Sentinel lymph node (SLN) biopsy is currently the recommended procedure for axillary staging of early breast cancer.1 It allows a selective treatment of the axilla, limiting this to patients with involved SLNs.

Intraoperative assessment of the SLN was first introduced to confirm that the blue-stained piece of tissue removed during lymphatic mapping was really a lymph node,2 but this indication was soon replaced by the need to know the metastatic status of the SLN during the operation. Therefore the classic nodal staging scenario includes intraoperative microscopy-based pathological assessment of the SLN (frozen sections, touch imprints, scrapes or a combination of these) followed by formalin fixation and paraffin embedding of the remaining tissues and permanent sections used for a final pathological diagnosis of the nodes. This procedure allows the identification of most metastases during the operation, and therefore makes completion axillary lymph node dissection (ALND) possible at the same time, but leaves at least some metastases undisclosed. Micrometastases are especially prone to remain occult during intraoperative assessment.3 4 It ensues that the sensitivity of intraoperative pathology is less than optimal, despite a very good specificity of approximately 99–100%. A meta-analysis of 31 studies on imprint cytology suggested an overall sensitivity of 63%; the pooled sensitivity for macrometastases was higher (81%) than that for micrometastases (22%).3 A similar meta-analysis of 47 series of intraoperative frozen sections reported a pooled sensitivity of 78%; again sensitivity for macrometastases (94%) was higher than that for micrometastases (40%).4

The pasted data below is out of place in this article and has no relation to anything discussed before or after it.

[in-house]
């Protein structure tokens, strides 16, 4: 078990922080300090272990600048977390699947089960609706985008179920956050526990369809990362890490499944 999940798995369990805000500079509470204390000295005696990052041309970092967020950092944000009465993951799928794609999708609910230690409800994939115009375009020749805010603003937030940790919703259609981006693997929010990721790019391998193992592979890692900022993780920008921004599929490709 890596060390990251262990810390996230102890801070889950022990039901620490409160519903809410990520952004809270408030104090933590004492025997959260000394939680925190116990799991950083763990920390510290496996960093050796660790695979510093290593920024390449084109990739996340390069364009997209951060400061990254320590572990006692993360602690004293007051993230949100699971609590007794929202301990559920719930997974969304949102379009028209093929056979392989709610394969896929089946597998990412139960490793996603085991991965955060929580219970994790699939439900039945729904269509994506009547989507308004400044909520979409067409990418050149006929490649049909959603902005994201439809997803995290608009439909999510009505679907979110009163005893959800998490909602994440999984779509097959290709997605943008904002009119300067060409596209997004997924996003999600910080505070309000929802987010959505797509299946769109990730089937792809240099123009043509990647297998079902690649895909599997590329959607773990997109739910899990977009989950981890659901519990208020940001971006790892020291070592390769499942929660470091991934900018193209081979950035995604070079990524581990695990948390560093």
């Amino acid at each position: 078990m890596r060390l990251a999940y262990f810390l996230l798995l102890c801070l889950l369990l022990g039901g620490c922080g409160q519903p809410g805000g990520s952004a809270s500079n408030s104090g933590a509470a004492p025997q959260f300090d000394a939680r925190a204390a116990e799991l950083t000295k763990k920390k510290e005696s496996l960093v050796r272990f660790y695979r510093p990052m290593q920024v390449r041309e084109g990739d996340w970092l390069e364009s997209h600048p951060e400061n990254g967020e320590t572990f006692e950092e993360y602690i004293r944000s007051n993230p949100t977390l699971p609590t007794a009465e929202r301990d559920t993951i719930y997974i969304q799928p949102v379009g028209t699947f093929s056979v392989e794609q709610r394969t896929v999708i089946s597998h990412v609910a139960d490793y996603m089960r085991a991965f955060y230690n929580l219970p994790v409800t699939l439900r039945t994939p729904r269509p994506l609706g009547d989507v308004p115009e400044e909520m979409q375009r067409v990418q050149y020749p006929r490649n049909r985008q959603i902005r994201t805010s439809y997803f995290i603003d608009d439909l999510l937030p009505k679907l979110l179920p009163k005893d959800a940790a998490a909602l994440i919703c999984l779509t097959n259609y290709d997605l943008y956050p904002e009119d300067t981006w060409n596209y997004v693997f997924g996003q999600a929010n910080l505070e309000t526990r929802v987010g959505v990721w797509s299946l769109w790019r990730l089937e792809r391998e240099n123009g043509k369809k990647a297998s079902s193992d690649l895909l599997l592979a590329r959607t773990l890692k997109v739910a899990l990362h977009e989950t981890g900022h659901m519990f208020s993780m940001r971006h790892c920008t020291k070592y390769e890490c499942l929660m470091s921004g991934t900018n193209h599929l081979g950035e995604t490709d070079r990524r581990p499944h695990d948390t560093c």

To improve on this, several initiatives were tested. Multilevel serial frozen sectioning,5 rapid immunohistochemistry applicable with both intraoperative cytology specimens6 7 and frozen sections8–10 have all resulted in increased sensitivity and time requirement. As an alternative way of intraoperative SLN investigation, molecular assays have also been introduced.11 12 Of the two most tested assays, only the one-step nucleic acid amplification (OSNA)-based assay is currently available, whereas the dual (cytokeratin 19 (CK19) and mammaglobin messenger RNA detecting) quantitative reverse transcription (RT) PCR-based assay (BLN assay; Veridex, Raritan, New Jersey, USA) has been withdrawn. This review summarises the methodology of OSNA, the results available at present, their clinical value, and areas of concern with this method in the treatment of breast cancer.